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ImageAlthough, competition in the legal industry is often cited for the reason for the push to alternative fee arrangements and away from fees based on billable hours the bottom line is that customers are now demanding more value for their legal dollars.   As technology and globalization flattens the legal landscape customers are beginning to question fees and the work that they are being billed for and the courts and other regulatory bodies are listening to their pleas.

As a result of the demands by customers for more reasonable fees and the creation of alternative fee arrangements legal staff may find that there is more pressure placed on them to get more done in less time.  Transitioning from a fee structure that is directly tied to the amount of time an attorney and paralegal spends on a matter to one that is based on an alternative fee arrangement can result in spending more time and incurring more expenses than what was initially anticipated and agreed upon.  This situation can inadvertently lead to the creation of an atmosphere where poor work product, unethical behavior, and staff burnout thrives.

As law firms begin to transition to alternative fee structures billable hours by legal staff will continue to come under scrutiny.  Attorneys and paralegals who are required to submit their billable hours and adhere to billable hour requirements may find that their billable hours and the work that leads to those hours will be under the microscope by clients, courts, and opposing counsel more than ever and may attempt to counteract the negative consequences by engaging in the following behavior:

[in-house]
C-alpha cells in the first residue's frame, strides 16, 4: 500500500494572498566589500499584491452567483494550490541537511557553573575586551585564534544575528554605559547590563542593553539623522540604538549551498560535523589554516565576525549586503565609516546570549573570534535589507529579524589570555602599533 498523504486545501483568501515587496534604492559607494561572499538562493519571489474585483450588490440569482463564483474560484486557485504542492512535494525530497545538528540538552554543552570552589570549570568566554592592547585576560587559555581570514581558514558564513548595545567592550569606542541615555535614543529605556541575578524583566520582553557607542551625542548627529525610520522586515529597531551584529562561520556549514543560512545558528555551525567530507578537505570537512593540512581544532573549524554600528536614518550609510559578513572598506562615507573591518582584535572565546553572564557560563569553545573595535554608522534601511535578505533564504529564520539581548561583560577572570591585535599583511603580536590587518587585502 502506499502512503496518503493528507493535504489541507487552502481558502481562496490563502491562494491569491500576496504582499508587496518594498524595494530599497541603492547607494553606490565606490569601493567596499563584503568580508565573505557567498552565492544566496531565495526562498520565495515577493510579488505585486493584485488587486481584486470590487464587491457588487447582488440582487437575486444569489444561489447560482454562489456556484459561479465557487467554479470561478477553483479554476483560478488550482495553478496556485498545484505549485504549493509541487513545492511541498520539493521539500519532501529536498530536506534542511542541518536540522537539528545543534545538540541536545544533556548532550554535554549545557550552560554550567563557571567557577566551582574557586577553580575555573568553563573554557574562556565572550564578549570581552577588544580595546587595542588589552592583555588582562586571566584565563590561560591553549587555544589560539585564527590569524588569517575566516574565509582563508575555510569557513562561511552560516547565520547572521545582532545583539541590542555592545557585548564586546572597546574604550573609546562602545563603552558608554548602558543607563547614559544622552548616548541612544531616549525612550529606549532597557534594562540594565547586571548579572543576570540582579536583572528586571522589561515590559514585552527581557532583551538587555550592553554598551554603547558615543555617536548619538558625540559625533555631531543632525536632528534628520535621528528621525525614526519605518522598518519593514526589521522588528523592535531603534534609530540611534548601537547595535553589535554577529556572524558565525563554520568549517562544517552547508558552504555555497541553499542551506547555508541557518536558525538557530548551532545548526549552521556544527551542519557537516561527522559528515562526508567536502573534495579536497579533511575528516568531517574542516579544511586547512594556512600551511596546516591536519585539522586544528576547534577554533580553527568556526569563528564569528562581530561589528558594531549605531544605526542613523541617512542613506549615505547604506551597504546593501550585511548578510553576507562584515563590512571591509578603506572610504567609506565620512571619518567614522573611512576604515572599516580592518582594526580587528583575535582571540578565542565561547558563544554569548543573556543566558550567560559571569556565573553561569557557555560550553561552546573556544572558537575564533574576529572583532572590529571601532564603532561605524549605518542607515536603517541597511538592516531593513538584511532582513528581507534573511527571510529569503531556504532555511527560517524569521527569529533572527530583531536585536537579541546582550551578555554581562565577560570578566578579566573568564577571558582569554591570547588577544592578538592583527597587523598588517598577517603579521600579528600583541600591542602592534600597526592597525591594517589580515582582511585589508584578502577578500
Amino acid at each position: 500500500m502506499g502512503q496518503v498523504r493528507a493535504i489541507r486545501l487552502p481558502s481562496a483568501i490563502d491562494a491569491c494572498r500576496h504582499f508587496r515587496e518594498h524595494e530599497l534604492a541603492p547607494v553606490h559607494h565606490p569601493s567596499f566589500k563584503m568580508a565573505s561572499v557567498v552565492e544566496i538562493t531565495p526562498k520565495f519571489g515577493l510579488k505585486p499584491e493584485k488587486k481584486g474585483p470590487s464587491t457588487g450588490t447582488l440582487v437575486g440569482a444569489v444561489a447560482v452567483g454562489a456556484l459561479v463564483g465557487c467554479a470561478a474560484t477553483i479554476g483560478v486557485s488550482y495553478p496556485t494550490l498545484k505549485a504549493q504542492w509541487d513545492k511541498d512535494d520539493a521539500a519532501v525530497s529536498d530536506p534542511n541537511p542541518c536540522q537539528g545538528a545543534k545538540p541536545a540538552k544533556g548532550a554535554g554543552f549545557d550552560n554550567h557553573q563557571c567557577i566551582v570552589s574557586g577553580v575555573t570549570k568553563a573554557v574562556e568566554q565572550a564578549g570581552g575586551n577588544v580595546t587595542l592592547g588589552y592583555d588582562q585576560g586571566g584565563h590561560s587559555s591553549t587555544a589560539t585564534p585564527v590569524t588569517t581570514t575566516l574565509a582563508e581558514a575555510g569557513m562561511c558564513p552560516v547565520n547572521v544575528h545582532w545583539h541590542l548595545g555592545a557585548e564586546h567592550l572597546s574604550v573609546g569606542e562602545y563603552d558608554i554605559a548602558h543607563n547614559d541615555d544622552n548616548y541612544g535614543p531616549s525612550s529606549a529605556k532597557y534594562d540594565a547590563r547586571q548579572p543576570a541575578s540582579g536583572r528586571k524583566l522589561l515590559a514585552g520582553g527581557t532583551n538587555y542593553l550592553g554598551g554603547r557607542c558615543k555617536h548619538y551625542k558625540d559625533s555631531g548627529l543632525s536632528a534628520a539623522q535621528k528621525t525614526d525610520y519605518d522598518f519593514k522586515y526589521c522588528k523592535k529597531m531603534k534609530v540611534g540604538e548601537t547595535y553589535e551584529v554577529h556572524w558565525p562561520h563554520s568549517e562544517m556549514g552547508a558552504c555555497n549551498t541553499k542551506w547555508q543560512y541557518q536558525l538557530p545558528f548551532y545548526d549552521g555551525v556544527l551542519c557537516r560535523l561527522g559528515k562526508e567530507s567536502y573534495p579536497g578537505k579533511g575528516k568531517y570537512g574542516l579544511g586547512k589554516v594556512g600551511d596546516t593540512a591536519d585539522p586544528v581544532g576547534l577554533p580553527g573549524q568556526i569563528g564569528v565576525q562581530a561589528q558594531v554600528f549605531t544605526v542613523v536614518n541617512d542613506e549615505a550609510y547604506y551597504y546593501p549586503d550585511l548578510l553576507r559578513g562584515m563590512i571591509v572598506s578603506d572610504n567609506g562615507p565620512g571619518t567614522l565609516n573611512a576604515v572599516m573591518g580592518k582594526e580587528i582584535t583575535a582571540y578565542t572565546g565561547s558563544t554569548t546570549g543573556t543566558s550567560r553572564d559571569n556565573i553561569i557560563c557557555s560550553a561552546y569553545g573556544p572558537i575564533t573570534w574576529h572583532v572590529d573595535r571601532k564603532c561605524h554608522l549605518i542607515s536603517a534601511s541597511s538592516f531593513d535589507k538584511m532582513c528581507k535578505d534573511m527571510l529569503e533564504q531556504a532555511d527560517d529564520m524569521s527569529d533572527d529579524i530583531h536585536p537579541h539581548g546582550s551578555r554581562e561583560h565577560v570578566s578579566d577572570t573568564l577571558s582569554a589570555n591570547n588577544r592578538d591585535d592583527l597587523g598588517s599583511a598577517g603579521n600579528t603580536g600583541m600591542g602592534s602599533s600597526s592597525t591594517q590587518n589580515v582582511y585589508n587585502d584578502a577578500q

1. Submitting more billable hours than what was actually worked in order to appear to have outperformed other staff.
  2. Staff burnout as organizations place more pressure on legal staff to do more in less time.
  3. Cutting corners in order to get more done in less time.

With the dance between lawyers, clients, and the government to come up with a workable solution to the issue of what necessary and reasonable fees are and the inability of law firms to provide proof and justification for what some believe to be excessive fees this dance may not be coming to an end any time soon.  In order to avoid poor work productive, unethical behavior, and staff burnout due to transitioning to alternative fee arrangements legal organizations must be proactive in implementing procedures and work product requirements that must be adhered to.

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